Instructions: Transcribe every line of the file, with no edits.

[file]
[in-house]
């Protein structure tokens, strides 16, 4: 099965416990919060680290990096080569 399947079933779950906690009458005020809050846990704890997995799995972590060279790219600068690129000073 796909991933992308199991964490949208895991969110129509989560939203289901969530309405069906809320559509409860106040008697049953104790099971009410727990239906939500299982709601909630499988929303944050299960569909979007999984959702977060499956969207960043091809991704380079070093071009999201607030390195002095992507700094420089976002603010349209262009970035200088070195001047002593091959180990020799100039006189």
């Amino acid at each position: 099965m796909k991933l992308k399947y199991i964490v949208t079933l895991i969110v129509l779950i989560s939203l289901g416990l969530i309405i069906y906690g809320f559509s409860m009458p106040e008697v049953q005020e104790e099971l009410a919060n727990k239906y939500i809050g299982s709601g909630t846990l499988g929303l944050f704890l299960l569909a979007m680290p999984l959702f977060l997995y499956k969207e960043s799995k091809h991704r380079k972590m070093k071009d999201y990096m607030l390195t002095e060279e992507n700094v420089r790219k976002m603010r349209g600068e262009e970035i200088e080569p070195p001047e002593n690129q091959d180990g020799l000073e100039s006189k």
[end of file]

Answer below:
[in-house]
């Protein structure tokens, strides 16, 4: 099965416990919060680290990096080569 399947079933779950906690009458005020809050846990704890997995799995972590060279790219600068690129000073 796909991933992308199991964490949208895991969110129509989560939203289901969530309405069906809320559509409860106040008697049953104790099971009410727990239906939500299982709601909630499988929303944050299960569909979007999984959702977060499956969207960043091809991704380079070093071009999201607030390195002095992507700094420089976002603010349209262009970035200088070195001047002593091959180990020799100039006189």
């Amino acid at each position: 099965m796909k991933l992308k399947y199991i964490v949208t079933l895991i969110v129509l779950i989560s939203l289901g416990l969530i309405i069906y906690g809320f559509s409860m009458p106040e008697v049953q005020e104790e099971l009410a919060n727990k239906y939500i809050g299982s709601g909630t846990l499988g929303l944050f704890l299960l569909a979007m680290p999984l959702f977060l997995y499956k969207e960043s799995k091809h991704r380079k972590m070093k071009d999201y990096m607030l390195t002095e060279e992507n700094v420089r790219k976002m603010r349209g600068e262009e970035i200088e080569p070195p001047e002593n690129q091959d180990g020799l000073e100039s006189k």